Analysis of Measured and Calculated Raman Spectra of Indole, 3-Methylindole, and Tryptophan On the Basis of Observed and Predicted Isotope Shifts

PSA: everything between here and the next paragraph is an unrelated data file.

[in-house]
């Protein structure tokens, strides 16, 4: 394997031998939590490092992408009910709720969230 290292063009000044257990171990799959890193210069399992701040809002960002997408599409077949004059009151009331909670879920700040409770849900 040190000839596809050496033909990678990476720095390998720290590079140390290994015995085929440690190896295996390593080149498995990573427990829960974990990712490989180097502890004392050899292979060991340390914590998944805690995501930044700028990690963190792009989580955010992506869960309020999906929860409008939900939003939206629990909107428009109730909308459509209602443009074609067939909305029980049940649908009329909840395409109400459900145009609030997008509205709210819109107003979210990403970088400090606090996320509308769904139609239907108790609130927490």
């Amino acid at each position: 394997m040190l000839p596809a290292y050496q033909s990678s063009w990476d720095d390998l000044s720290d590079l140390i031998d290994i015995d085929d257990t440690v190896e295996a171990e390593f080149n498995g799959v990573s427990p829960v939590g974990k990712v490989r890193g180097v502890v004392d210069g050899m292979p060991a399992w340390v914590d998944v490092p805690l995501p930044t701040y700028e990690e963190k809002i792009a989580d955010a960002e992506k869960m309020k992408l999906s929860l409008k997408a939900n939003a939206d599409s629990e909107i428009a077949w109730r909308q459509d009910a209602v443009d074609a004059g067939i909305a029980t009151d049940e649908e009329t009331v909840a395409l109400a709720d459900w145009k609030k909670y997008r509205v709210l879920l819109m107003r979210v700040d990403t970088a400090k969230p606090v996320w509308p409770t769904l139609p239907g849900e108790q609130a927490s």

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The aromatic amino acid tryptophan plays an important role in protein electron-transfer and in enzyme catalysis. Tryptophan is also used as a probe of its local protein environment and of dynamic changes in this environment. Raman spectroscopy of tryptophan has been an important tool to monitor tryptophan, its radicals, and its protein environment. The proper interpretation of the Raman spectra requires not only the correct assignment of Raman bands to vibrational normal modes but also the correct identification of the Raman bands in the spectrum. A significant amount of experimental and computational work has been devoted to this problem, but inconsistencies still persist. In this work, the Raman spectra of indole, 3-methylindole (3MI), tryptophan, and several of their isotopomers have been measured to determine the isotope shifts of the Raman bands. Density functional theory calculations with the B3LYP functional and the 6-311+G(d,p) basis set have been performed on indole, 3MI, 3-ethylindole (3EI), and several of their isotopomers to predict isotope shifts of the vibrational normal modes. Comparison of the observed and predicted isotope shifts results in a consistent assignment of Raman bands to vibrational normal modes that can be used for both assignment and identification of the Raman bands. For correct assignments, it is important to determine force field scaling factors for each molecule separately, and scaling factors of 0.9824, 0.9843, and 0.9857 are determined for indole, 3MI, and 3EI, respectively. It is also important to use more than one parameter to assign vibrational normal modes to Raman bands, for example, the inclusion of isotope shifts other than those obtained from H/D-exchange. Finally, the results indicate that the Fermi doublet of indole may consist of just two fundamentals, whereas one fundamental and one combination band are identified for the Fermi resonance that gives rise to the doublet in 3MI and tryptophan.



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